buoys move & sh!t happens

Posted in arts of the sailor, buoys, learn from them, pump out, USCG, USCG buoy tender by bowsprite on 2010/09/13

A Patchogue captain returning from Boston squeezed through Shinnecock Inlet, and was making good speed when he suddenly ran hard aground in Moriches Bay.

“I don’t understand! I’m in the channel!” said he, as he pulled out his paper charts and peered at his GPS. And—as real life is stranger than fiction—while he was there, a Coast Guard boat came from behind him, picked up the channel buoy, and dropped it about fifty yards east of where he’d grounded, and disappeared.

“Ah, ” he said as he slowly listed 45° to one side, “NOW I’m out of the channel.”

A Port Jefferson greenhorn was a glutton for punishment: electrocution from lightning, several dismastings, near sinkings and allisions were not enough to dissuade the new sailor from the sport. On one early voyage, he managed to bring his wearied self and his disheveled vessel to a dock where he found himself tied next to a fancy boat:  “There was a couple sitting on white cushions, they had white-carpeted boarding steps and a white french poodle.”  Our sailor wrestled to pump out his holding tank. “It exploded. It went all over everything. It went everywhere.”

Many, many thanks, Capt. Tim of the Flaming Scorpion Bowls!
and thank you, N!

15 Responses

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  1. John Huntington said, on 2010/09/19 at 09:06

    Great as always!

  2. jeff anzevino said, on 2010/09/19 at 10:01

    For the captain’s sake, i hope his misfortune occurred at low tide.

    As for the folks with a penchant for white… I feel sorry for the poodle.

  3. Barista Uno said, on 2010/09/19 at 10:02

    You’re a good artist and a good storyteller. Why on earth can’t I be either or both?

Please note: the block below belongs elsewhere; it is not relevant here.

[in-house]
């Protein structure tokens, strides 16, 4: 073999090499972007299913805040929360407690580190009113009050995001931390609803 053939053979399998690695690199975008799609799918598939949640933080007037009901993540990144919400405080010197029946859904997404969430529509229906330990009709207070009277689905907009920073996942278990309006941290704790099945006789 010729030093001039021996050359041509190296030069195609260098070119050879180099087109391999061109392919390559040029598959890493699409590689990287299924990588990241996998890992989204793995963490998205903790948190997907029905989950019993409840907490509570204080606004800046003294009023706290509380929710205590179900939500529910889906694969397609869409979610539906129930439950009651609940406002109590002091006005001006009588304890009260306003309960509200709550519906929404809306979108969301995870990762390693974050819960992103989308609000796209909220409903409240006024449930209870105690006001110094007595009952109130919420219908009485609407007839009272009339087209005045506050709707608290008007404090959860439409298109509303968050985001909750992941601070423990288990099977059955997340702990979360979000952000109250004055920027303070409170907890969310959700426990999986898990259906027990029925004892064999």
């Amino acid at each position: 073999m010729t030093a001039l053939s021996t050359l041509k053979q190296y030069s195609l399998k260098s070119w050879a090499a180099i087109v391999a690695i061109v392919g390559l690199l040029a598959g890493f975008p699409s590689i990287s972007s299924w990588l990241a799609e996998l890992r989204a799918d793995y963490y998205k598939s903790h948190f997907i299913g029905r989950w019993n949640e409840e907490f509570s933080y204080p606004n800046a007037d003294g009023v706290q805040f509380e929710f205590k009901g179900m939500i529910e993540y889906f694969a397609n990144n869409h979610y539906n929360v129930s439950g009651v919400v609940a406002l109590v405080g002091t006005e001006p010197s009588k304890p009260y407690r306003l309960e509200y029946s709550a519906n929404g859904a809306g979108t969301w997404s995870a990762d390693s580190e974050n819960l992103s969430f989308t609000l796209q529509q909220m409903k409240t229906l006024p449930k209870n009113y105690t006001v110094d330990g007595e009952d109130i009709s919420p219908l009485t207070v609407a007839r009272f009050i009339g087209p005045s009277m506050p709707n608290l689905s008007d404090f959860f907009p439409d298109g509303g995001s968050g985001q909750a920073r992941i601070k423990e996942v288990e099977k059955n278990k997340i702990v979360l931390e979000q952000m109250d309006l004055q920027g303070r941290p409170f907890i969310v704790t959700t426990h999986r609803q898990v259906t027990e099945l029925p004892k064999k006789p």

4. mookoo1 said, on 2010/09/19 at 12:50

    Shinnecock Inlet opens up into Shinnecock Bay, not Moriches. I know these inlets from windsurfing…Shinnecock inlet’s jetty is the eastern border of The Bowl (scene of my shark encounter) whilst Moriches Inlet forms the western border of Cupsogue (where I haven’t sailed recently.)

    I do love “NOW I’m out of the channel”!

    • Capt. Tim said, on 2010/09/22 at 17:38

      Shinnecock Bay is connected to Moriches Bay via the Quogue Canal.

      • bowsprite said, on 2010/09/22 at 18:07

        …which you dredged just a bit deeper with your hull. The Army Corps thanks you.

  5. tugster said, on 2010/09/19 at 16:03

    your bottom drawing evokes another “blowout preventer” failure. wonder if this was made by the same manufacturer as the one that failed at macondo. your tale–bottom one–adds the already-rich literature of scatology.

    check these out:


    • bowsprite said, on 2010/09/22 at 22:47

      oh no! I will NOT link to no. i will not.

  6. […] more » […]

  7. Buck said, on 2010/09/20 at 09:51

    Love these!

    Tell the second sailor to pump OUT, not pump UP (inflate)… Ewwww.

  8. Mageb said, on 2010/09/21 at 08:13

    Oh, delightful. lol

  9. Vagabonde said, on 2010/09/22 at 12:25

    I enjoyed that, and loved the sketch

  10. These are both funny little anecdotes. I guess that’s when you have to take your hat off – scratch your head – and submit to life.

  11. Bonnie said, on 2011/03/01 at 10:52

    I just linked to this from my Buoy Crazy post comments section.

    I almost put the link in the post itself, where I refer to this occasional tendency of buoys to lead you astray, but I was afraid that if I sent people here that early in the post, they would be too enchanted over here to bother coming back! 😀

    But the story goes GREAT with what I put up last night. Hope people come read it.

  12. Brandon said, on 2011/05/03 at 09:03

    I like the story about the exploding pumpty dumpty,

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